Reader Comments (rss)

(Flattened / Threaded)

  •  
    identicon
    CharlieBrown, Mar 14th, 2012 @ 4:20am

    Non Government

    It has to not be government run or we'll get SOPA-style rules forced upon us!

     

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      tqk (profile), Mar 14th, 2012 @ 5:08pm

      Re: Non Government

      It has to not be government run or we'll get SOPA-style rules forced upon us!

      I nominate the IETF. "We believe in rough consensus, and working code."

      Mike, glad you finally got the message (re: Lauren Weinstein). He was on top of SOPA/PIPA long before all the rest of us were.

       

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    gab4moi (profile), Mar 14th, 2012 @ 4:34am

    hmmm...

    sooo... why does ICANN being rejected by a subsidiary of the US Department of Trade leave me with a strange sense of impending malaise with regard to the intertubes, no matter how this works out.

    Why the hell does worldwide arbitration of domain and IP policing lie somewhere in the bowels of the US public service?

     

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      Anonymous Coward, Mar 14th, 2012 @ 9:16am

      Re: hmmm...

      This organization has representation from all over the world. Look at the nationality of their board members. Trying to label them as being in "the bowels of the US public service" is blatantly misleading.

      From their web site...

      The ICANN Board of Directors consists of fifteen voting members ("Directors"). The Directors serve as individuals who have the duty to act in what they reasonably believe are the best interests of ICANN, and not as representatives of the entity that selected them, their employers, or any other organizations or constituencies. In order to ensure broad international representation on the Board, each of ICANN's five Geographic Regions shall have at least one Director, and at all times no region shall have more than five Directors on the Board (not including the President). Each of the following is considered to be a "Geographic Region": Europe; Asia/Australia/Pacific; Latin America/Caribbean islands; Africa; and North America.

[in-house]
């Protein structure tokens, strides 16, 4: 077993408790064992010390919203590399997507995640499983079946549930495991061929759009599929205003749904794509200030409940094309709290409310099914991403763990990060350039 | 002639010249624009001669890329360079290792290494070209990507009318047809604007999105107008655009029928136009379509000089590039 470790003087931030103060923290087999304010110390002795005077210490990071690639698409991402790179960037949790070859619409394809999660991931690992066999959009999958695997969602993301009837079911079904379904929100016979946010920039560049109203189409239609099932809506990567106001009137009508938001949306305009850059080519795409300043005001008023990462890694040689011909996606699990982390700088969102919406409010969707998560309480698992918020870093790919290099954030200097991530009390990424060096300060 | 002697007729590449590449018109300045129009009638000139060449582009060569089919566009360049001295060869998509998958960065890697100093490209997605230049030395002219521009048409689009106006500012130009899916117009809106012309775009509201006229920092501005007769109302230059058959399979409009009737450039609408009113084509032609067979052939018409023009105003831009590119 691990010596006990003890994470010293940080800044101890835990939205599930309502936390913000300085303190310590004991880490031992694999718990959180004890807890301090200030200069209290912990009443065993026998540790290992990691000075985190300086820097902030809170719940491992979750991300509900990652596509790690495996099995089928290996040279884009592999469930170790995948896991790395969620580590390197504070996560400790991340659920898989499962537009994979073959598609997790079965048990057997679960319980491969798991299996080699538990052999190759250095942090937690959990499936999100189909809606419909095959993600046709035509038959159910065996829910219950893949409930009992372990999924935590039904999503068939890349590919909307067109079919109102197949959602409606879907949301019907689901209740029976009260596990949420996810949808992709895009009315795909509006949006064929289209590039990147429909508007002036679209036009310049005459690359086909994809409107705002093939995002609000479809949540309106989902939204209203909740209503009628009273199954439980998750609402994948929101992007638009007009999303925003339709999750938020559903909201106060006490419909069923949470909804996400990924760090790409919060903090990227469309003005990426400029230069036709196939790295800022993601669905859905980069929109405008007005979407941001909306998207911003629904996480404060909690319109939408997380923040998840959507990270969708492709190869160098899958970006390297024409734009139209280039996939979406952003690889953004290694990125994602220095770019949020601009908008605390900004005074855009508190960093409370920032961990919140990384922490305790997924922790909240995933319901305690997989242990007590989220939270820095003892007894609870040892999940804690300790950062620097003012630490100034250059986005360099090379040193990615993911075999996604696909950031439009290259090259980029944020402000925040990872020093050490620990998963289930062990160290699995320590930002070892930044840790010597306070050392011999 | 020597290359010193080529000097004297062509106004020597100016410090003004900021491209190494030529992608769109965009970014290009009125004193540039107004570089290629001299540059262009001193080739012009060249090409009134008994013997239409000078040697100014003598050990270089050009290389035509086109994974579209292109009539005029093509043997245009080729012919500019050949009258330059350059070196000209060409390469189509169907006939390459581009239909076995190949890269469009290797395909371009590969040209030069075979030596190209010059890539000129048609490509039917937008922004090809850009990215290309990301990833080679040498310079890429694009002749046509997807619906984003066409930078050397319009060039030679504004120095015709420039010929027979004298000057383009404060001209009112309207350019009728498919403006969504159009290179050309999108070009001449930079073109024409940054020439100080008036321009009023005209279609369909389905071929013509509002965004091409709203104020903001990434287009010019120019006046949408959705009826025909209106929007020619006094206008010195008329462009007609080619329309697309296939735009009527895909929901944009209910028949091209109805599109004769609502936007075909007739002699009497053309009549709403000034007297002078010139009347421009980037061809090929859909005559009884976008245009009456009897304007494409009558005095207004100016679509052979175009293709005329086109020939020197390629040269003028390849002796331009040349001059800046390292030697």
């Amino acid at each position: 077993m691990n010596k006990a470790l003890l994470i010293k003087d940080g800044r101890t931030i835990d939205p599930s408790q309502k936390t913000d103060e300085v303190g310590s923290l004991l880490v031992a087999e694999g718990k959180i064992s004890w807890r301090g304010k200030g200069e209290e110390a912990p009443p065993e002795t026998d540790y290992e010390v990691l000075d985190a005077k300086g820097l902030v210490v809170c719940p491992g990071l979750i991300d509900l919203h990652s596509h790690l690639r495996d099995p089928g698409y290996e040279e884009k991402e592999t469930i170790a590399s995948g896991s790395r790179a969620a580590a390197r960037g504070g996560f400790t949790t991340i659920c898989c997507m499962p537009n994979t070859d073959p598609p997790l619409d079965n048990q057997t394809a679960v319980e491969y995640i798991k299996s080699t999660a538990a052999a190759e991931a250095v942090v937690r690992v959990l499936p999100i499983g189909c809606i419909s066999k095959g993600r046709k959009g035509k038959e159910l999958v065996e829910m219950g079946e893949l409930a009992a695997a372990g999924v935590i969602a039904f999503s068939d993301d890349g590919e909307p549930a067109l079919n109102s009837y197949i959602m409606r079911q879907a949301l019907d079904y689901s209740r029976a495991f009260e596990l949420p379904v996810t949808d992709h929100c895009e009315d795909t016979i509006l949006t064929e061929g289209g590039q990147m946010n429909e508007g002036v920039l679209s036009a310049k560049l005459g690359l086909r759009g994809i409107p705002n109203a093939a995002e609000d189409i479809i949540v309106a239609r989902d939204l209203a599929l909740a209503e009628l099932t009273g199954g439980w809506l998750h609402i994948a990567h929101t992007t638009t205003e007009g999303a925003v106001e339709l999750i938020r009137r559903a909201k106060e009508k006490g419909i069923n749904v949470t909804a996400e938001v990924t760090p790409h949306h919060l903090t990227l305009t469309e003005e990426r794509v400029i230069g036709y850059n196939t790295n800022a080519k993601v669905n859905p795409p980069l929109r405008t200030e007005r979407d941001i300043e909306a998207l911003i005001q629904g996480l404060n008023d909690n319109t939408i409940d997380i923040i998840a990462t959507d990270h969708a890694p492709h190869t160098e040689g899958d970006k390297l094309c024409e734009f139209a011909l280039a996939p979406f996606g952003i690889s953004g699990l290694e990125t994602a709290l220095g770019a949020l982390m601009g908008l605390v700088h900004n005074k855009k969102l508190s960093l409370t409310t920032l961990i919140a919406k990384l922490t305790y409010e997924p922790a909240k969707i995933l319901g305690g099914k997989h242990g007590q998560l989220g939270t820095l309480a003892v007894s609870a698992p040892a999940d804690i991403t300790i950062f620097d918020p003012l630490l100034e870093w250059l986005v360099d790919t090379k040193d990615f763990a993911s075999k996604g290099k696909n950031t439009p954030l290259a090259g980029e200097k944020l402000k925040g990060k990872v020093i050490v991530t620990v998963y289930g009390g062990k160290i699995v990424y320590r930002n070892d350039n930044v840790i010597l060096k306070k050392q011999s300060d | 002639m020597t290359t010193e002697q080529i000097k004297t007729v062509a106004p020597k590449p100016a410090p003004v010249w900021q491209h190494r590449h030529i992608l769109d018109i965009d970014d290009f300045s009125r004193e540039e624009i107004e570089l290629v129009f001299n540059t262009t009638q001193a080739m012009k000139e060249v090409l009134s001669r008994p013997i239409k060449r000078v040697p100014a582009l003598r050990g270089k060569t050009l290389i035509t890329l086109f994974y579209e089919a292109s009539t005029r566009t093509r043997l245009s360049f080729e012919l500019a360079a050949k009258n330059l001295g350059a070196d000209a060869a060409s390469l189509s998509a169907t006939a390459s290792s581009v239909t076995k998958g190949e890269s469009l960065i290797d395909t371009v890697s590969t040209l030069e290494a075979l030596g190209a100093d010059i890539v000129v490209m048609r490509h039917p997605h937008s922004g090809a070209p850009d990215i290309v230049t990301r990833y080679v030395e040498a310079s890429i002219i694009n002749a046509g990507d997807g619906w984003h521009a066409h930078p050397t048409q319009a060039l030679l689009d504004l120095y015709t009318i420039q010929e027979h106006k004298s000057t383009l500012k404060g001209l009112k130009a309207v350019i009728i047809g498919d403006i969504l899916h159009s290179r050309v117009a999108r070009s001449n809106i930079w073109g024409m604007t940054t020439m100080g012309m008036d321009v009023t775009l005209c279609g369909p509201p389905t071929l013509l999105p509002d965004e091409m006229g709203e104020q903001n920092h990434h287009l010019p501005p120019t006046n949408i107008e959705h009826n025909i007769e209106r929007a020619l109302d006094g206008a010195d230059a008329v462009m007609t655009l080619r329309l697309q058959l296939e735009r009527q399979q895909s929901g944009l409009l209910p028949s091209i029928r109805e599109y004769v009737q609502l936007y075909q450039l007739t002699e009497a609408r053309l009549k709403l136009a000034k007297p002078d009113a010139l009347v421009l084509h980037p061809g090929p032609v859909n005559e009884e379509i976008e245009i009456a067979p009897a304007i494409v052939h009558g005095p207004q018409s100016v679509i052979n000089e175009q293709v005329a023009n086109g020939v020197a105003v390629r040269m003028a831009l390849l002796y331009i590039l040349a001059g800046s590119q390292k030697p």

There are bio pages for all of the board members so you can see for yourself their affiliations, their qualifications and seemingly more important to you, their nationality.

       

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    CJ (profile), Mar 14th, 2012 @ 4:36am

    yes well we must be careful...

    That DNS food chain can bite.